There are often drastic differences between spoken and written language. Spoken language is usually less formal—it incorporates slang, blends, and substitutions in ways that written language doesn’t or sometimes can’t. However, in the long run, the way a language is written often evolves to better suit the way it is spoken.
But it can be difficult to depict these spoken idiosyncrasies in written form. Writers sometimes end up with many similar words, which confuse beginning writers and English language learners.
Yeah and yea are two of these confusing words. They look nearly identical—with only one letter’s difference between them—but they sound and function completely different. Read on to find out whether you should use yea or yeah in your writing.
What is the Difference Between Yea and Yeah?
In this article, I’ll compare yea vs. yeah. I will go over the definitions of each word and use each word in a sentence to further illustrate its meaning. Plus, I will reveal a useful memory trick to remember which word belongs where.
When to Use Yea
What does yea mean? Yea is an expression of assent; a yes vote. It rhymes with its opposite, the no vote nay. Yea is rarely used outside of this context. Here are some examples.
- “Shall we go to the pool today, yea or nay?”
- When the speaker called for a voice vote, every representative responded with “yea!”
- The spectacle Brazilians have been waiting for begins on Sunday. That’s when some 513 members of congress will go before a podium and say yea or nay to an impeachment petition. –Forbes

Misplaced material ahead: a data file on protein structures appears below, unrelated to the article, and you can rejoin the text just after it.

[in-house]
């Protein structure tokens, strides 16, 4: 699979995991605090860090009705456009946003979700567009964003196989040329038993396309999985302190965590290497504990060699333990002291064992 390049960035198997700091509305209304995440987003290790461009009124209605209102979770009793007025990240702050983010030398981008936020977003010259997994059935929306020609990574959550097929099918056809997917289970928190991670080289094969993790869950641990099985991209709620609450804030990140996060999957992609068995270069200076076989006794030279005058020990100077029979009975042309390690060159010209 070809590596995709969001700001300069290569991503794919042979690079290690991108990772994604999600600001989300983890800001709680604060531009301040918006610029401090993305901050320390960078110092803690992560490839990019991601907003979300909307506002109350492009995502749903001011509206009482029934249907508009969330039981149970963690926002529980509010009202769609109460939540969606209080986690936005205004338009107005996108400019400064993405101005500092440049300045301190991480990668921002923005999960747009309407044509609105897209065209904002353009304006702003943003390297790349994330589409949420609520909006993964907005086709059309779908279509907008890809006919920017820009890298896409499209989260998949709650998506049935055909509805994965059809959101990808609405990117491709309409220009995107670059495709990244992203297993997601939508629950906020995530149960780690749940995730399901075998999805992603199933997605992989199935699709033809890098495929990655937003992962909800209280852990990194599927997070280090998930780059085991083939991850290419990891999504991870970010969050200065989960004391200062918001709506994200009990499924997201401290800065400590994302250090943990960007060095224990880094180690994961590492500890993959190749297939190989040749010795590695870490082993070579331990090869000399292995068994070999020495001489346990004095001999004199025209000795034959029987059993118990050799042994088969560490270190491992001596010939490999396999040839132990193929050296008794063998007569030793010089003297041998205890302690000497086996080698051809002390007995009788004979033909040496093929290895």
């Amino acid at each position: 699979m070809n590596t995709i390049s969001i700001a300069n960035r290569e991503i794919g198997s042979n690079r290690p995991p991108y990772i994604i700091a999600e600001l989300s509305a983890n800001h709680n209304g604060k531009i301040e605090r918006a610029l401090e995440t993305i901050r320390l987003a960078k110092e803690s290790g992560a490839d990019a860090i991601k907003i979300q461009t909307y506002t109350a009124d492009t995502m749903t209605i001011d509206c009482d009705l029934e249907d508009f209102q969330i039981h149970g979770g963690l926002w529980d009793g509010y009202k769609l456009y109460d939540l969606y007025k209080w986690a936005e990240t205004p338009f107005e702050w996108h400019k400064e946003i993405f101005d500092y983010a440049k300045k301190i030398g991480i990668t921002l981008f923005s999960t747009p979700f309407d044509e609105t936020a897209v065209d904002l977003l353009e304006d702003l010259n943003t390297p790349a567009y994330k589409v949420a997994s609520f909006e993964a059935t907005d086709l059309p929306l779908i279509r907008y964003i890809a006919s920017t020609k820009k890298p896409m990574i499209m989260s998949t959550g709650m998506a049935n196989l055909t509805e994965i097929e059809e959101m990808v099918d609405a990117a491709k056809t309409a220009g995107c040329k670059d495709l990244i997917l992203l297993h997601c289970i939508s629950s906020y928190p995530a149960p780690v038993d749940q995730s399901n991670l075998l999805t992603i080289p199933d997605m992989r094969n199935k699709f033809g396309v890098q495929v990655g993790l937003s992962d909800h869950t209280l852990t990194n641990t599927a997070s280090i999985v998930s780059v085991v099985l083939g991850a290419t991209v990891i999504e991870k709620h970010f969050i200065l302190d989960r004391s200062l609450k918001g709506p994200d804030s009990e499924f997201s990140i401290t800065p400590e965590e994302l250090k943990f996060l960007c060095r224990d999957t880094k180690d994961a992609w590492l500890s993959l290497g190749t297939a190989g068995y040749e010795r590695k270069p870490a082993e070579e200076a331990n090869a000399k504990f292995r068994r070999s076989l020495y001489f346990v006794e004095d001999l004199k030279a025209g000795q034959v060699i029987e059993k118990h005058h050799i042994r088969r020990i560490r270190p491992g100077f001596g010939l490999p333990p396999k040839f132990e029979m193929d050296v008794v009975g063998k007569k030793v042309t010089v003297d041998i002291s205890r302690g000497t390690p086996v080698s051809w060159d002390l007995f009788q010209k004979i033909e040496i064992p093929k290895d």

How do you spell yay? Yea has a homophone, yay, which can be a joyous proclamation or a demonstration of size. Homophones sound the same, but differ in meaning. Yay and yea are pronounced the same (they both rhyme with nay) but are used differently. Here are examples of the correct usage of yay.
- “Yay, a puppy!” Krista yelled.
- “The fish was yay big,” Alan lied.
When to Use Yeah
What does yeah mean? Yeah is a simple affirmative, like yes. It can be used like this:
- “Yeah, I ate the pizza,” Nomar admitted.
- So, yeah, turbochargers. Trouble is, turbos sap energy from the engine’s exhaust-gas stream, which means less sound pressure, less of an aural presence. In a word: volume. –The Wall Street Journal
Yeah came to prominence relatively recently. It is informal, and should be avoided in favor of yes in academic or professional writing.
Trick to Remember the Difference
If you still don’t think you can keep track of these two words, here is a helpful trick to remember yeah vs. yea.
Yea is primarily used in the context of an affirmative vote. You can remember to save yea for these situations by keeping in mind that neither yea nor the word democracy contain an H.
Yeah does contain an H, and is used as a casual form of the simple affirmative yes.
Yay is an exclamation of happiness or a measure of size.
Is it yea or yeah? It can be tempting to use yea when you really mean yeah. There is only one letter’s difference between these two words, and they look like they should sound the same.
Regardless, yeah and yea mean different things. Yea is an affirmative vote. Yeah is casual form of yes. Yay, a homophone of yea, is an exclamation that signals joy or happiness.
You can remember that neither yea or democracy have the letter H, and both are related to voting. This trick should help you remember whether to use yeah or yea in your writing, depending on the context. If you still need a refresher, you can always refer back to this article.
- Yea is a signal of affirmation for a yes vote.
- Yeah is an informal affirmative, similar to yes.
- Yay is an exclamation.